Do Pontoon Boats Need Bilge Pumps?


bilge pump

All boats are subject to taking on a certain amount of water. Although smaller personal vessels, designed for individual use, must rely on other methods for removing water, larger vessels usually will have a bilge pump to help pump out the water.  But, because a pontoon boat is a uniquely designed recreational vessel that is usually used in calm waters many people wonder if a pontoon boat needs a bilge pump.

Although almost all large boats should be fitted with a bilge pump, pontoon boats are the exception. Modern pontoon boats are designed so they don’t need bilge pumps. However, they are prone to taking on water in the pontoon tubes which can effect the performance and safety of the boat. So although pontoon boats do not accumulate bilge water in the hull, and thus don’t need a bilge pump, they do need bilge water to be occasionally removed from the pontoons.

Where is the bilge pump on a pontoon boat?

There is no bilge pump on a pontoon boat because a pontoon boat does not need one. Modern pontoon boats are designed so they do not accumulate water in the hull. Their flat deck area is designed so that water washes off the boat and with an enclosed hull and enclosed engine pods there is no where for the water to get into the boat.

In areas where water could possibly get into the boat, such as the transom area just in front of the motor, there will be drainage holes that evacuate any water when the boat moves.

However, this does not mean that pontoon boats are immune to internal water build-up. They are. However, the water will accumulate in a different place than it does with most other boats.

It is the pontoon tubes, which the hull sits on, that are at risk of water intake. Where most boats will have bilge water accumulate inside the hull, a pontoon boat will have water build-up inside the pontoon tubes.

Bilge water in the pontoon tubes

It is important to occasionally check a pontoon boat’s pontoon tubes for water, as water in the pontoons will have a huge effect on the stability and the performance of the boat.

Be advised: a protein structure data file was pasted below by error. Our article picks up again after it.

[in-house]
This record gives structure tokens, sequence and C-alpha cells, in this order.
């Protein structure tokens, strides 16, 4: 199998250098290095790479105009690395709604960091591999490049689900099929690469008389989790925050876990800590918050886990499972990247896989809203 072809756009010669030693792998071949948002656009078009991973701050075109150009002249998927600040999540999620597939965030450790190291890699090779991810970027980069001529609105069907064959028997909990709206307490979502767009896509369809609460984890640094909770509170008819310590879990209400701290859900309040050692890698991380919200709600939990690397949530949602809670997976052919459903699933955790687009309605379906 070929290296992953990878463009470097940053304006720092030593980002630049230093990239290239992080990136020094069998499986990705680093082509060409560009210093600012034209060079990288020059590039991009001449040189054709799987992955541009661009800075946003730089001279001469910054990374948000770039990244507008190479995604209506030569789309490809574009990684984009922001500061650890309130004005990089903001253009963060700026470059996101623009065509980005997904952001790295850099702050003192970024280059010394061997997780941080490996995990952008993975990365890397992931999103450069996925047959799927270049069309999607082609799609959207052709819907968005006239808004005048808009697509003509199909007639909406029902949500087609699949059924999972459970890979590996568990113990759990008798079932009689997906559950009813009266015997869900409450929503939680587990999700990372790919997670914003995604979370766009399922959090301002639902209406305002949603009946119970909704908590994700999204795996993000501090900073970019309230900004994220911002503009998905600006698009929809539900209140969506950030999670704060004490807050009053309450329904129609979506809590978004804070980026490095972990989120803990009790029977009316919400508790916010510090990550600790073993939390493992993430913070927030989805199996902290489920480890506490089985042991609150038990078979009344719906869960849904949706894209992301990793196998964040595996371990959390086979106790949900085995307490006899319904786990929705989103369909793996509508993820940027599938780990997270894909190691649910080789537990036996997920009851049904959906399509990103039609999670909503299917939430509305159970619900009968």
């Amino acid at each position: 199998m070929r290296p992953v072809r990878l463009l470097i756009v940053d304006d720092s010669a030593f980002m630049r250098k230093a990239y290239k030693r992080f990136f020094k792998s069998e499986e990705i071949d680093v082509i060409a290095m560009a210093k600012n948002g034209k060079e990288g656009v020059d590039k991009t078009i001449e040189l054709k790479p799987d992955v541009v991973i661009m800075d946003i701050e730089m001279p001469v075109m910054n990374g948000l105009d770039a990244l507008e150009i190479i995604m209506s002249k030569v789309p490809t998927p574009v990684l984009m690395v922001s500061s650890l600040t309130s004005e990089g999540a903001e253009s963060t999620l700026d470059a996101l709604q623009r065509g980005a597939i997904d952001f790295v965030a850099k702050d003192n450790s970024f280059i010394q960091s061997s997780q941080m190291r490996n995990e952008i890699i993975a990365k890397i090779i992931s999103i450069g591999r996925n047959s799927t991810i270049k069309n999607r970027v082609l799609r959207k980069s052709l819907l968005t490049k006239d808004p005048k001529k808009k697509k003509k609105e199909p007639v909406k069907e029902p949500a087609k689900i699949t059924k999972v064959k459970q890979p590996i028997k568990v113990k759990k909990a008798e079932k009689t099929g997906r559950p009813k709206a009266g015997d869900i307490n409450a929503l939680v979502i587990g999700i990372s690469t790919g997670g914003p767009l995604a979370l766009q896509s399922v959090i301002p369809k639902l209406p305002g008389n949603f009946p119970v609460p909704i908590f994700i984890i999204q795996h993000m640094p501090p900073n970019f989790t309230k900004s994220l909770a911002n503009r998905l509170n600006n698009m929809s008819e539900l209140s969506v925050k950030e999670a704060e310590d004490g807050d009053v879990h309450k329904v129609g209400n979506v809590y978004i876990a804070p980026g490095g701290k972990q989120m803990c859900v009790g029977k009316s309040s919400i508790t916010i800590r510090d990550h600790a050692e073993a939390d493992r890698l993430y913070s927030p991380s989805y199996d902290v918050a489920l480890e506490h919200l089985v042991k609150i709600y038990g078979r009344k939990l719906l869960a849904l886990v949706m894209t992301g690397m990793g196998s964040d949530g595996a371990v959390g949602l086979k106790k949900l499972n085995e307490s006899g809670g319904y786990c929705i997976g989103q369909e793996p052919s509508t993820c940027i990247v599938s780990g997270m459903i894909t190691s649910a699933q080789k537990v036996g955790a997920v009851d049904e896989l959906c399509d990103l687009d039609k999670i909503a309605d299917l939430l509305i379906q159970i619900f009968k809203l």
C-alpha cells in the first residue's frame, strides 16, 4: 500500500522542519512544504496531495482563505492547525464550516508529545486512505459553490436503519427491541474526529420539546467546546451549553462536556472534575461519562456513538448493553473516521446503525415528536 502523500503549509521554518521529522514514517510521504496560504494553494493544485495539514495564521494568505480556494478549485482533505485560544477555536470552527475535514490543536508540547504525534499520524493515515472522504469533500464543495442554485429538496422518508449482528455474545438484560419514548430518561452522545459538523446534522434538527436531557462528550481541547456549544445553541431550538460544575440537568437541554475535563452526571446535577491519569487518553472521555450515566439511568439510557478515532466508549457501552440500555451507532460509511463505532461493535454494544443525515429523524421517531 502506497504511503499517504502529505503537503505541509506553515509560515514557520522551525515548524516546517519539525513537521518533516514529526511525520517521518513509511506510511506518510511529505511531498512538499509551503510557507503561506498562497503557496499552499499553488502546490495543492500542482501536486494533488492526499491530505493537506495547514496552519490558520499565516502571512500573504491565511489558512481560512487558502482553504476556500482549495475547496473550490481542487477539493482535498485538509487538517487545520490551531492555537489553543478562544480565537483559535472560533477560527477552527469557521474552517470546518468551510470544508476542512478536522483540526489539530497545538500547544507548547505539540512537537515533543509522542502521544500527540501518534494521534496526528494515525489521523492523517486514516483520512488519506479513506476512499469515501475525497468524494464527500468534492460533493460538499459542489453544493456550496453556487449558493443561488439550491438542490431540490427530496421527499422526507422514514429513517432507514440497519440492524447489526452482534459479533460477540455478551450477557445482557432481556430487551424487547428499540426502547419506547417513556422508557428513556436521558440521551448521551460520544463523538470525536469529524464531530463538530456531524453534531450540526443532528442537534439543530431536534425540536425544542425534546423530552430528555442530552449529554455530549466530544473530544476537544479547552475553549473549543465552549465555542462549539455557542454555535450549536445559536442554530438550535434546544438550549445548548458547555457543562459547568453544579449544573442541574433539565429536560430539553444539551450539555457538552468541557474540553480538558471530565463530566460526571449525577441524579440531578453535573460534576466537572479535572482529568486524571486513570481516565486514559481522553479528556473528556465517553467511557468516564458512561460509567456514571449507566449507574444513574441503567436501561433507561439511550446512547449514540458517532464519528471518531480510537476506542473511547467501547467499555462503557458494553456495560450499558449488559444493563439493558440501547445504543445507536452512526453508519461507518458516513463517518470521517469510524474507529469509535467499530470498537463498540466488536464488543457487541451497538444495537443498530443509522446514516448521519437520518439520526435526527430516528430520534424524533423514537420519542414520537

Water inside the pontoons can greatly decrease the performance of the boat but worse it can lead to a pontoon boat to nosedive and may even cause it to sink.

So, how does water get into the pontoons?

The pontoons on a pontoon boat are hollow tubes that are sometimes pressurized (for reasons we explain here) and sometimes are not. So a pontoon tube will be either completely empty or simply filled with pressurized air.

It is important these tubes remain either empty or only filled with air. When water gets into the tubes it makes the tubes heavier and thus affects the buoyancy of the pontoon boat and negatively affects how the boat works.

There should be nothing inside the pontoon tubes on your boat except air. So you need to check your pontoon tubes regularly to ensure bilge water has not got inside the tube.

How to remove bilge water from the pontoons

Obviously a bilge pump will not work to get water out of a pontoon tube so how do you remove it?

Most pontoon tubes are fitted with drain plugs. It is simply a matter of removing the plug so any accumulated bilge water can run out of the tube. This, of course, needs to be done when the pontoon boat is trailered out of the water or elevated above the water on a pontoon boat lift.

Some pontoon tubes are chambered to prevent a leak affecting the entire tube. If a leak occurs in the tube, the water that gets access to the inside of the pontoon is restricted from accessing to the entire tube and only gets into the one chamber that is affected by the leak.

If you have chambered pontoon tubes on your pontoon boat there may be drain plugs for each chamber. If there is not and you think there is water in the tube in a chambered area that you cannot access (due to poor boat performance or the tube sitting deeper in the water than it should be) you may need to contact the boat manufacturer or retailer for the steps needed to remove the bilge water from the tube.

Why use a bilge pump?